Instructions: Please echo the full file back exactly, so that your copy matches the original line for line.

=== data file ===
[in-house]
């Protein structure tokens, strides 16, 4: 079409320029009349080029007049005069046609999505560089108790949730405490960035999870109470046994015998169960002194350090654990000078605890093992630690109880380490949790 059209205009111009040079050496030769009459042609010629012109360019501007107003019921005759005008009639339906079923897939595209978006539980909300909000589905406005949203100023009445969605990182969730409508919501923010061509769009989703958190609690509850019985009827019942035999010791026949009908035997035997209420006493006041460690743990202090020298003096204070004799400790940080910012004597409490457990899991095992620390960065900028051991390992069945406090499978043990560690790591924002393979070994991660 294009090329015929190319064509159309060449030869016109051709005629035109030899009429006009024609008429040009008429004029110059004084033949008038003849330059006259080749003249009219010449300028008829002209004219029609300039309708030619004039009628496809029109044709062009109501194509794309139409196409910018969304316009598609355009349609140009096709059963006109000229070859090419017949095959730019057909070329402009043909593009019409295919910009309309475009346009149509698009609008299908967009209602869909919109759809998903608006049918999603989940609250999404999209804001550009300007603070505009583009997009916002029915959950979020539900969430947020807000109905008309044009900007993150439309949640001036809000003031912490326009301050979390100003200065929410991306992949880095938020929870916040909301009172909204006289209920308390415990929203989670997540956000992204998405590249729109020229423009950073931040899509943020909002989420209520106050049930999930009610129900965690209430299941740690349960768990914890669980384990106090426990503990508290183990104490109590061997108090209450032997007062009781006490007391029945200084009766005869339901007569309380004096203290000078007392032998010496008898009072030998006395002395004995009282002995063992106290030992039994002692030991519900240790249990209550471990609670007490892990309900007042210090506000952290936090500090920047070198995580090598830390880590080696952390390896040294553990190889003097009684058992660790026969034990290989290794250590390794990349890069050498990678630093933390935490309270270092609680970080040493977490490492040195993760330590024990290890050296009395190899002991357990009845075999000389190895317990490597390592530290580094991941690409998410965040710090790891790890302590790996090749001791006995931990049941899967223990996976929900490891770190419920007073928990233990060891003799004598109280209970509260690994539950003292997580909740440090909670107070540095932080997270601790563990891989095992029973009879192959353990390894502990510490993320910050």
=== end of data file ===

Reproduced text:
[in-house]
């Protein structure tokens, strides 16, 4: 079409320029009349080029007049005069046609999505560089108790949730405490960035999870109470046994015998169960002194350090654990000078605890093992630690109880380490949790 059209205009111009040079050496030769009459042609010629012109360019501007107003019921005759005008009639339906079923897939595209978006539980909300909000589905406005949203100023009445969605990182969730409508919501923010061509769009989703958190609690509850019985009827019942035999010791026949009908035997035997209420006493006041460690743990202090020298003096204070004799400790940080910012004597409490457990899991095992620390960065900028051991390992069945406090499978043990560690790591924002393979070994991660 294009090329015929190319064509159309060449030869016109051709005629035109030899009429006009024609008429040009008429004029110059004084033949008038003849330059006259080749003249009219010449300028008829002209004219029609300039309708030619004039009628496809029109044709062009109501194509794309139409196409910018969304316009598609355009349609140009096709059963006109000229070859090419017949095959730019057909070329402009043909593009019409295919910009309309475009346009149509698009609008299908967009209602869909919109759809998903608006049918999603989940609250999404999209804001550009300007603070505009583009997009916002029915959950979020539900969430947020807000109905008309044009900007993150439309949640001036809000003031912490326009301050979390100003200065929410991306992949880095938020929870916040909301009172909204006289209920308390415990929203989670997540956000992204998405590249729109020229423009950073931040899509943020909002989420209520106050049930999930009610129900965690209430299941740690349960768990914890669980384990106090426990503990508290183990104490109590061997108090209450032997007062009781006490007391029945200084009766005869339901007569309380004096203290000078007392032998010496008898009072030998006395002395004995009282002995063992106290030992039994002692030991519900240790249990209550471990609670007490892990309900007042210090506000952290936090500090920047070198995580090598830390880590080696952390390896040294553990190889003097009684058992660790026969034990290989290794250590390794990349890069050498990678630093933390935490309270270092609680970080040493977490490492040195993760330590024990290890050296009395190899002991357990009845075999000389190895317990490597390592530290580094991941690409998410965040710090790891790890302590790996090749001791006995931990049941899967223990996976929900490891770190419920007073928990233990060891003799004598109280209970509260690994539950003292997580909740440090909670107070540095932080997270601790563990891989095992029973009879192959353990390894502990510490993320910050």